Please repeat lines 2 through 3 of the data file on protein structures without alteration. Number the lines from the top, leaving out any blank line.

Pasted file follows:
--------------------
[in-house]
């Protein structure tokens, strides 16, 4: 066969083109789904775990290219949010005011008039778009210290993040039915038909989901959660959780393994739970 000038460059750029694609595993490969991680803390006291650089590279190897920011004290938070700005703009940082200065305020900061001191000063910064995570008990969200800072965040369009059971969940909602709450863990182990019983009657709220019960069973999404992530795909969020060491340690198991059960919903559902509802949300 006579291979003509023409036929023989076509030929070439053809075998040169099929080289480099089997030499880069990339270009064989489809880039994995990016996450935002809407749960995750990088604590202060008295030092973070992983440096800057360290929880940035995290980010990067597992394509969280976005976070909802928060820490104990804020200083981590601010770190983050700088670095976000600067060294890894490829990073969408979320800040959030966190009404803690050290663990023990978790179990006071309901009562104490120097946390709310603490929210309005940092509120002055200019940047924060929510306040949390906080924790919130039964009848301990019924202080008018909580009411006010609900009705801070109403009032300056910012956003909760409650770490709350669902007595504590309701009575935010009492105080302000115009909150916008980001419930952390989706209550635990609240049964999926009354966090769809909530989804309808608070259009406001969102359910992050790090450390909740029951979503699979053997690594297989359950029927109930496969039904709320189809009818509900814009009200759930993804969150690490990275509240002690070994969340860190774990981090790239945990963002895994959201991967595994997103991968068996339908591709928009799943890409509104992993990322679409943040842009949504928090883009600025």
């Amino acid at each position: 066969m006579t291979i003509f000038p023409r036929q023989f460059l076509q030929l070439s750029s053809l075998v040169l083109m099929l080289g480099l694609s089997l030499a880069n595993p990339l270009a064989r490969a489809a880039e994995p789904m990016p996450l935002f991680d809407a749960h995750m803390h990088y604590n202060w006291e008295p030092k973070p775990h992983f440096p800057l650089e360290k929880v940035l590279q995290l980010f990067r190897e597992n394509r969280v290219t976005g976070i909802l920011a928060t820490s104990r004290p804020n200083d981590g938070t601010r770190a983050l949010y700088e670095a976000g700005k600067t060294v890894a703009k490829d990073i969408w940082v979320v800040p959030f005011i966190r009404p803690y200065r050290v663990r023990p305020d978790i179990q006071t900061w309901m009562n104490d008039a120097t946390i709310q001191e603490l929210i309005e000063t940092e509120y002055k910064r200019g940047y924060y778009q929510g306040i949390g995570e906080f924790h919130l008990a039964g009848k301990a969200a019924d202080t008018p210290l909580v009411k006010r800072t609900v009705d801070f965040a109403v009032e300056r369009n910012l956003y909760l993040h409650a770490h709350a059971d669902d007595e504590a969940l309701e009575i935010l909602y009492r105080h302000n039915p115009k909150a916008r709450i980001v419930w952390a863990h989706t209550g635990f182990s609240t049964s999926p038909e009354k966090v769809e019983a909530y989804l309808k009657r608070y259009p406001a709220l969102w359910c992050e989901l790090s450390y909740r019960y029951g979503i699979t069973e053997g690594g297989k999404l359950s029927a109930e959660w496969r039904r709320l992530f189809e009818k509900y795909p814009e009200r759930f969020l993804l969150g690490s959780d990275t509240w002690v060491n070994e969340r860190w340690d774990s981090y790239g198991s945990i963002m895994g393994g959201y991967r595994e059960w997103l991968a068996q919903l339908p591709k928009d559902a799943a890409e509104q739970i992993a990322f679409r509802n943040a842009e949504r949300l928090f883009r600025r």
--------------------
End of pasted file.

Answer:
């Protein structure tokens, strides 16, 4: 066969083109789904775990290219949010005011008039778009210290993040039915038909989901959660959780393994739970 000038460059750029694609595993490969991680803390006291650089590279190897920011004290938070700005703009940082200065305020900061001191000063910064995570008990969200800072965040369009059971969940909602709450863990182990019983009657709220019960069973999404992530795909969020060491340690198991059960919903559902509802949300 006579291979003509023409036929023989076509030929070439053809075998040169099929080289480099089997030499880069990339270009064989489809880039994995990016996450935002809407749960995750990088604590202060008295030092973070992983440096800057360290929880940035995290980010990067597992394509969280976005976070909802928060820490104990804020200083981590601010770190983050700088670095976000600067060294890894490829990073969408979320800040959030966190009404803690050290663990023990978790179990006071309901009562104490120097946390709310603490929210309005940092509120002055200019940047924060929510306040949390906080924790919130039964009848301990019924202080008018909580009411006010609900009705801070109403009032300056910012956003909760409650770490709350669902007595504590309701009575935010009492105080302000115009909150916008980001419930952390989706209550635990609240049964999926009354966090769809909530989804309808608070259009406001969102359910992050790090450390909740029951979503699979053997690594297989359950029927109930496969039904709320189809009818509900814009009200759930993804969150690490990275509240002690070994969340860190774990981090790239945990963002895994959201991967595994997103991968068996339908591709928009799943890409509104992993990322679409943040842009949504928090883009600025």
């Amino acid at each position: 066969m006579t291979i003509f000038p023409r036929q023989f460059l076509q030929l070439s750029s053809l075998v040169l083109m099929l080289g480099l694609s089997l030499a880069n595993p990339l270009a064989r490969a489809a880039e994995p789904m990016p996450l935002f991680d809407a749960h995750m803390h990088y604590n202060w006291e008295p030092k973070p775990h992983f440096p800057l650089e360290k929880v940035l590279q995290l980010f990067r190897e597992n394509r969280v290219t976005g976070i909802l920011a928060t820490s104990r004290p804020n200083d981590g938070t601010r770190a983050l949010y700088e670095a976000g700005k600067t060294v890894a703009k490829d990073i969408w940082v979320v800040p959030f005011i966190r009404p803690y200065r050290v663990r023990p305020d978790i179990q006071t900061w309901m009562n104490d008039a120097t946390i709310q001191e603490l929210i309005e000063t940092e509120y002055k910064r200019g940047y924060y778009q929510g306040i949390g995570e906080f924790h919130l008990a039964g009848k301990a969200a019924d202080t008018p210290l909580v009411k006010r800072t609900v009705d801070f965040a109403v009032e300056r369009n910012l956003y909760l993040h409650a770490h709350a059971d669902d007595e504590a969940l309701e009575i935010l909602y009492r105080h302000n039915p115009k909150a916008r709450i980001v419930w952390a863990h989706t209550g635990f182990s609240t049964s999926p038909e009354k966090v769809e019983a909530y989804l309808k009657r608070y259009p406001a709220l969102w359910c992050e989901l790090s450390y909740r019960y029951g979503i699979t069973e053997g690594g297989k999404l359950s029927a109930e959660w496969r039904r709320l992530f189809e009818k509900y795909p814009e009200r759930f969020l993804l969150g690490s959780d990275t509240w002690v060491n070994e969340r860190w340690d774990s981090y790239g198991s945990i963002m895994g393994g959201y991967r595994e059960w997103l991968a068996q919903l339908p591709k928009d559902a799943a890409e509104q739970i992993a990322f679409r509802n943040a842009e949504r949300l928090f883009r600025r």